John Salter

Founder @ Overcome
1103 karmaJoined Sep 2022Working (0-5 years)www.overcome.org.uk


Founder of Overcome, an EA-aligned mental health charity


I view our hiring process as a constant work in progress, and we look back at the application process of everyone after their time with us, potatoes and gems alike, and try figure out how we could have told ahead of time. Part of that is writing up notes. We use chatgpt to make the notes more sensitive and send them to the applicant. 

Caveat: We only do this for people who show some promise of future admission. 

Have also tried this, although most our applicants aren't EAs. People who reapply given detailed feedback usually don't hit the bar.

We still do it, in part because we think it's good for the applicants, and in part because people who make a huge improvement attempt 2 usually make strong long-term hires

I suspect this thread would be more productive if "very high" was defined more precisely before he answers. I suspect top 30%, top 10% and top 1% might have very different answers. 

I don't think acquiring knowledge requires brilliance, although I accept some of it is hard. I just think that at least two or three of these things would be doable for the median "mediocre" EA. 

I think there's a ton of obvious things that people neglect because they're not glamorous enough:

1. Unofficially beta-test new EA stuff e.g. if someone announces something new, use it and give helpful feedback regularly
2. Volunteer to do boring stuff for impactful organisations e.g. admin
3. Deeply fact-check popular EA forum posts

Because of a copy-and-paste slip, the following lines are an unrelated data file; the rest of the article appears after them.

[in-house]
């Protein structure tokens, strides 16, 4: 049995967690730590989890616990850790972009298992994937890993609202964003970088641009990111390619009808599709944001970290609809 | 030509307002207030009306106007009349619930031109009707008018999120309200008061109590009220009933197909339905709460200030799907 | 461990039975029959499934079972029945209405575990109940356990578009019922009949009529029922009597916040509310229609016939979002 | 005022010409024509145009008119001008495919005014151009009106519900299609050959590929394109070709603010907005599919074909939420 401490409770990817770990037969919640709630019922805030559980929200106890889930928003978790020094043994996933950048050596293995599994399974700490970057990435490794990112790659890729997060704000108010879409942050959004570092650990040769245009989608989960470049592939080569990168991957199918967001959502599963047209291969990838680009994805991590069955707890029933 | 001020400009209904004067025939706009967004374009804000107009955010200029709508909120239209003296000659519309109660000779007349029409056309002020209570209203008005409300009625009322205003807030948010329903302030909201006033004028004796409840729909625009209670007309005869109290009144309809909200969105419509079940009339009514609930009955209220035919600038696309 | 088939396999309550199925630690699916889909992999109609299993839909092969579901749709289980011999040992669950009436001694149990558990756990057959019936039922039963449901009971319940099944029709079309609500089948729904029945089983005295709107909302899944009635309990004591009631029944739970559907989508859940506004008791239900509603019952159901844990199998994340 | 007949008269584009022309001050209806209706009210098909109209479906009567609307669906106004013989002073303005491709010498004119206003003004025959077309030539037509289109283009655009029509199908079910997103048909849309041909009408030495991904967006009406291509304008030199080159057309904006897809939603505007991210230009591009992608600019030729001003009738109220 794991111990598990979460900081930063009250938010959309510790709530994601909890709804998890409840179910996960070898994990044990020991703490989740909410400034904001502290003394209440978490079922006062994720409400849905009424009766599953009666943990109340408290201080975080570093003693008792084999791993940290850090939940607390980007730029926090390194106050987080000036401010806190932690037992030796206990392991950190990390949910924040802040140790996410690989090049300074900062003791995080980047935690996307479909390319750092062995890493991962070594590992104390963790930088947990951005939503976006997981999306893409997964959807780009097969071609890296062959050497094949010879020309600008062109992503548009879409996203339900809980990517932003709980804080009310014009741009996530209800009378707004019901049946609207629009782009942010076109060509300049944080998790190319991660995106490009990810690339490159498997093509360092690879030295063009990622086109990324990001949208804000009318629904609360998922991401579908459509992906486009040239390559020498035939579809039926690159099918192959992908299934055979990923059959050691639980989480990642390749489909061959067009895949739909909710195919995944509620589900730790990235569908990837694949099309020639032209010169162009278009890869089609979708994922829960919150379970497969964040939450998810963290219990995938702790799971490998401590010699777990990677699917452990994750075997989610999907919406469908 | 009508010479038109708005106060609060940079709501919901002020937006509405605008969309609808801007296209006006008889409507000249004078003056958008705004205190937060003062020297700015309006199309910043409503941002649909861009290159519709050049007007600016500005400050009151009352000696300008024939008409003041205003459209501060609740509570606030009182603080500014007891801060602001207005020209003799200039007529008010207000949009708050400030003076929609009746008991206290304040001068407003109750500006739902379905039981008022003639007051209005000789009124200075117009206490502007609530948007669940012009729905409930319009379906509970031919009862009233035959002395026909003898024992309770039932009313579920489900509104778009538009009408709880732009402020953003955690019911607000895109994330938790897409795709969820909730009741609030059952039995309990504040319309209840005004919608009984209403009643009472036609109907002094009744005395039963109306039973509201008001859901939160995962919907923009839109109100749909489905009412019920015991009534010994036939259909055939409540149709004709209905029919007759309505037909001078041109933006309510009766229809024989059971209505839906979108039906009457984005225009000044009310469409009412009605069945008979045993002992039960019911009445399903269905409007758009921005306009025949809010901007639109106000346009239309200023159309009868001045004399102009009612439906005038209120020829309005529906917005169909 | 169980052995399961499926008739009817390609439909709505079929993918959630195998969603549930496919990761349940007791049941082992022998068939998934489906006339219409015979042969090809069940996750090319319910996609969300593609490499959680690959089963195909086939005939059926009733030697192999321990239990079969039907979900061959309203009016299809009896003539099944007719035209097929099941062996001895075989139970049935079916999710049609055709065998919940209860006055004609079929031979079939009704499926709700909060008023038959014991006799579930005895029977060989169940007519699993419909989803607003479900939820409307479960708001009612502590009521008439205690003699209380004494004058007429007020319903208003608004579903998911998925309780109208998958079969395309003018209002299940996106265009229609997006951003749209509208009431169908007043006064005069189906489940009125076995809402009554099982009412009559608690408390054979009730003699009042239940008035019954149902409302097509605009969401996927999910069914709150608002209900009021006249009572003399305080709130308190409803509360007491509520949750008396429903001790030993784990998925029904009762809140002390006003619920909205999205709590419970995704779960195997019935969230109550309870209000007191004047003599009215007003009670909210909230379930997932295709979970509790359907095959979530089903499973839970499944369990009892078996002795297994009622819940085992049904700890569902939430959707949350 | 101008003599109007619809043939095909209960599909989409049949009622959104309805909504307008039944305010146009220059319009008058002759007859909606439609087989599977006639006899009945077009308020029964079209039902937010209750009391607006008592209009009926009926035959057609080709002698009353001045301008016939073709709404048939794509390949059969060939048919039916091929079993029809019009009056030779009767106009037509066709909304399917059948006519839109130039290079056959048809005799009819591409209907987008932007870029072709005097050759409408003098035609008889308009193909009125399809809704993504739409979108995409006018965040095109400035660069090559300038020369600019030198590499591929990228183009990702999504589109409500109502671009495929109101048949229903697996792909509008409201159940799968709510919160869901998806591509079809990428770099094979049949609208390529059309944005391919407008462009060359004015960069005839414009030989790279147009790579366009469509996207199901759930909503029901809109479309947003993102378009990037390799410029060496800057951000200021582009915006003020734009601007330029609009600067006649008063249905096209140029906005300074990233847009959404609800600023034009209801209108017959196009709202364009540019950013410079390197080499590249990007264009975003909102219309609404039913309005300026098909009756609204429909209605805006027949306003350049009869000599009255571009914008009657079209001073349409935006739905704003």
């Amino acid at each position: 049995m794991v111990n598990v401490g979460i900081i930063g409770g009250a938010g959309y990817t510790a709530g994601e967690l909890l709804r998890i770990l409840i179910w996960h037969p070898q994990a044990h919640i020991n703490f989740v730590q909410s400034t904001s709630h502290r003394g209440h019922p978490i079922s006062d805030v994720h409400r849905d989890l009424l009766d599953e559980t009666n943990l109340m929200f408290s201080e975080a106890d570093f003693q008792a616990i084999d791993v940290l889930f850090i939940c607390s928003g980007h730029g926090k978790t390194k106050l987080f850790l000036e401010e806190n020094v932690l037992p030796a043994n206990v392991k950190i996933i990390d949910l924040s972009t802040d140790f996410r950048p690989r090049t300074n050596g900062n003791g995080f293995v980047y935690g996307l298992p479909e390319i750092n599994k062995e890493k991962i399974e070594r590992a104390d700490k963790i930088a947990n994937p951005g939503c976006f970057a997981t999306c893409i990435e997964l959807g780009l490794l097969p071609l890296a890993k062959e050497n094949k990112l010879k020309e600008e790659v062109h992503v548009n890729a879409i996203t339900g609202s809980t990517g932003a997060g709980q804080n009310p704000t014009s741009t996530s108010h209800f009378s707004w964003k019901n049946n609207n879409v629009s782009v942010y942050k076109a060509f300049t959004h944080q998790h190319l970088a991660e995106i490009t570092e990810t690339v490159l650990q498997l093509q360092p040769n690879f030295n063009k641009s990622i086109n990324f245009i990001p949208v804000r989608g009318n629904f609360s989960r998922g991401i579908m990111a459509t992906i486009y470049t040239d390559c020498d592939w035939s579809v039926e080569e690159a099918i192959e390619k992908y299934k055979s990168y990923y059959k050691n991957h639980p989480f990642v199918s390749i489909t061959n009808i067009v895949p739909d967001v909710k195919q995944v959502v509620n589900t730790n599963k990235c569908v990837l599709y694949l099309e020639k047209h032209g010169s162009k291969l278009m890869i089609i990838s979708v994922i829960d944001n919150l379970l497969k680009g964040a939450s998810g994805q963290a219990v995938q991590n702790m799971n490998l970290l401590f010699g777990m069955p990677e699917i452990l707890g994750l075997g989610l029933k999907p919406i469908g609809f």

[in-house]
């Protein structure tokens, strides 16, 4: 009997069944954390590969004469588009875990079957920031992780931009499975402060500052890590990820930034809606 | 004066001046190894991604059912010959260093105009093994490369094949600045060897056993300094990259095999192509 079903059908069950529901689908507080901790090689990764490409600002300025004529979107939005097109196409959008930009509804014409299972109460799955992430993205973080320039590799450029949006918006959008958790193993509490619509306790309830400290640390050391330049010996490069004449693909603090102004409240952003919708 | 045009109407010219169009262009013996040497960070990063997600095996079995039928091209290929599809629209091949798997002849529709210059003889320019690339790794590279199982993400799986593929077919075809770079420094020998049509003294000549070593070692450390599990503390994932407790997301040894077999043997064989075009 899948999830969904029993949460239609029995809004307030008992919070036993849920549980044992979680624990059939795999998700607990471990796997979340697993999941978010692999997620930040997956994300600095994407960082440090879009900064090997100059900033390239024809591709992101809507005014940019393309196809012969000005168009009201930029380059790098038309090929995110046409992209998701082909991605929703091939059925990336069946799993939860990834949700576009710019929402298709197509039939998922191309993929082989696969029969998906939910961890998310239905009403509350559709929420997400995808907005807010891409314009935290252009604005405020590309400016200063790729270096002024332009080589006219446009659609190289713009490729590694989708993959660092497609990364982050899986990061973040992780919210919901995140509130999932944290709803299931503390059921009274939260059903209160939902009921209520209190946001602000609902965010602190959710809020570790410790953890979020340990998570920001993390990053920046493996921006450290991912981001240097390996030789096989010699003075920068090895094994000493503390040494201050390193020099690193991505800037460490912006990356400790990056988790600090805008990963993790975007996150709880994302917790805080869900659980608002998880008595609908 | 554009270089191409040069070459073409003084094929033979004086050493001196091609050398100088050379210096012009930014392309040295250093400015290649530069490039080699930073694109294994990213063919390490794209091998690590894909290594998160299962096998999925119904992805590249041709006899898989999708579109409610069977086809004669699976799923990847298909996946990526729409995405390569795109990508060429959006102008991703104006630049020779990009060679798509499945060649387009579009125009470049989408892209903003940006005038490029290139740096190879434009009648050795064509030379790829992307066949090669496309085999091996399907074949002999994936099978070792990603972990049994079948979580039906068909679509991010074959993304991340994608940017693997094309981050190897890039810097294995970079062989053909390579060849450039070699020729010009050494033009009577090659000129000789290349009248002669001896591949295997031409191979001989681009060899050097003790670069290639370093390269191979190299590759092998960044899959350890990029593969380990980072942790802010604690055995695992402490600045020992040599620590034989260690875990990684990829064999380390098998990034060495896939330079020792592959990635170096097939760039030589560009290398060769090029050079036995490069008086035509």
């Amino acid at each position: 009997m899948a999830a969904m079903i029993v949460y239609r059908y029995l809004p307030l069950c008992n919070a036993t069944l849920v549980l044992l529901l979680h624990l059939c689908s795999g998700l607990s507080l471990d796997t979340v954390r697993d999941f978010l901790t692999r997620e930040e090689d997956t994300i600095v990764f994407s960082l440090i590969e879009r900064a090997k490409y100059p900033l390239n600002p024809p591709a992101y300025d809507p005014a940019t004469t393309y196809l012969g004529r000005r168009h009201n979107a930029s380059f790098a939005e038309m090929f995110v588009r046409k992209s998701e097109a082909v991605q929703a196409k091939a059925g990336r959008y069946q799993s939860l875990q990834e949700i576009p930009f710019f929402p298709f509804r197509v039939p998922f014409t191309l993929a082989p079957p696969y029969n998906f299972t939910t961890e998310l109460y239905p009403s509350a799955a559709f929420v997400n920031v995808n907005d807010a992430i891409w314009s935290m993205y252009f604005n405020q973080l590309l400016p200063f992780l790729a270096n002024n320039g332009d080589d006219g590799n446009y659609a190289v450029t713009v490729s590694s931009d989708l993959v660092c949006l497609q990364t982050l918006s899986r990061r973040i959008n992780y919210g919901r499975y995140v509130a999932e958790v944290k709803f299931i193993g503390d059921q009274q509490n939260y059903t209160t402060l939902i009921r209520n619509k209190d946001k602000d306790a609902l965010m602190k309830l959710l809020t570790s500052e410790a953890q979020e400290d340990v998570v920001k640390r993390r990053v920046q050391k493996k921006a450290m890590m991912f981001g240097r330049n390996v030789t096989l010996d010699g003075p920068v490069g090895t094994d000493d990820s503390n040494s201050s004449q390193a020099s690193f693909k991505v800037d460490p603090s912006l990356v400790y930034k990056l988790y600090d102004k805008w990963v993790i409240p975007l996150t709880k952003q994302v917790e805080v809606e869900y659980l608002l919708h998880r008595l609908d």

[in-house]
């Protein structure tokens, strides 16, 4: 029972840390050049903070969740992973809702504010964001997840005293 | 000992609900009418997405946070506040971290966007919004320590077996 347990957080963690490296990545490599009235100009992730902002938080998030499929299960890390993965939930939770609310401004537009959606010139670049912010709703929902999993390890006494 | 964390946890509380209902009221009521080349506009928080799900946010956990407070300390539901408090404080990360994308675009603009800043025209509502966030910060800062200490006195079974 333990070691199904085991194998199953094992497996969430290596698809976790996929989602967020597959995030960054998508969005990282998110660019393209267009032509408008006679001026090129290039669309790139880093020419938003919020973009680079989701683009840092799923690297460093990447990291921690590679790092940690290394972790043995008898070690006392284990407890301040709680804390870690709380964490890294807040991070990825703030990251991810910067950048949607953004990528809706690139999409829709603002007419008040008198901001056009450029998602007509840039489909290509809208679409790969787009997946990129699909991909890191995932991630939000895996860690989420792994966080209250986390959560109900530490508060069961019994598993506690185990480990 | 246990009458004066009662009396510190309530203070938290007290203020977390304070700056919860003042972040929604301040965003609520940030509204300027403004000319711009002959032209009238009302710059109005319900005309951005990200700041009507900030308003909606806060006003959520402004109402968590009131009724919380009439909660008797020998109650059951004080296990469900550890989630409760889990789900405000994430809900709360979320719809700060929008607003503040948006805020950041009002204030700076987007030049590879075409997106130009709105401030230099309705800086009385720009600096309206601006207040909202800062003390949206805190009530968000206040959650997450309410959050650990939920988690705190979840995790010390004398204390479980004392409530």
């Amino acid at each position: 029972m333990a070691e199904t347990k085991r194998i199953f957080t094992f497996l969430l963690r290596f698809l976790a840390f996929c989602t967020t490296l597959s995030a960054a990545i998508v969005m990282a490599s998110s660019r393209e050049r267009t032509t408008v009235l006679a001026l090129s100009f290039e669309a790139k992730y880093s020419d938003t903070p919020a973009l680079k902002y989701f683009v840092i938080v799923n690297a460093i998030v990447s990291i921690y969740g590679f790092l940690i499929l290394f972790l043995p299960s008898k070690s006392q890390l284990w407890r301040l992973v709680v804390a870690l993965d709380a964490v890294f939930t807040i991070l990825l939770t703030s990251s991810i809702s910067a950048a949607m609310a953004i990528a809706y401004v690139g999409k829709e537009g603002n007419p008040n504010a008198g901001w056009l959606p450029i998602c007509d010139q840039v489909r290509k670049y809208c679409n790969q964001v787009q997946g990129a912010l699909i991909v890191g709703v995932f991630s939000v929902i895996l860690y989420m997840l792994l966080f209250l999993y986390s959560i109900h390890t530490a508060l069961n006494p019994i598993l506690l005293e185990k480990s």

4. Be a good friend to people doing things you think are awesome
5. Investigate EA aligned charities on the ground, check that they are being honest in their reporting
6. Openly criticise grifters who people fear to speak out against for fear of reprisal 
7.  Stay up-to-date on the needs of different people and orgs, and connect people who need connecting

In generally, looking for the most anxiety provoking, boring, and lowest social status work is a good way of finding impactful opportunities. 

Funders are likely to judge you based on whether you can clearly and concisely get these ideas across. Directing to a long blog post is unlikely to cut it. They'll probably not read it. I'd strongly suggest modifying the original post to include this information, or make it more apparent. There's 69420 people, just like you and me, vying for their attention at any given time; they aren't going to do much additional work to understand your application. If they can't find these answers very quickly, they'll click off and look elsewhere. 

For what it's worth, I'd love to have more people like you, a local person actually doing the work on the ground (pun intended), getting the funding they need to make their vision reality.

Things that would make this post more compelling

1 - A more clear vision of the good this project would achieve if it gets the money, e.g. a cost-effectiveness analysis
2 - Why donors ought believe in the teams ability to execute
3 - A clearer vision for how the next few years would pan out if you got the money

At least when I used it a few years back, if you just wrote coursera that you were a broke student and couldn't afford the course, they'd give it to you for free. Unsure if that's still the case, but it's likely worth giving it a go and seeing what happens!

I'd strongly suggest creating a summary and linking to the full post as a Google doc or something. At present, the length will put off potential donors from even reading it.

Key questions to address in a summary:

  1. Why are you the BEST opportunity to donate to within this cause area?
  2. Why has EAIF decided to terminate your funding? If they think it's not cost-effective enough, why are they wrong?
  3. What are you going to accomplish with the money?
  4. Why should prospective donors believe you can execute?

FWIW, my gut tells me that this is likely a good use of funding. The team seems dedicated, willing to work for cheap, and sufficiently proactive to make a good go of it.

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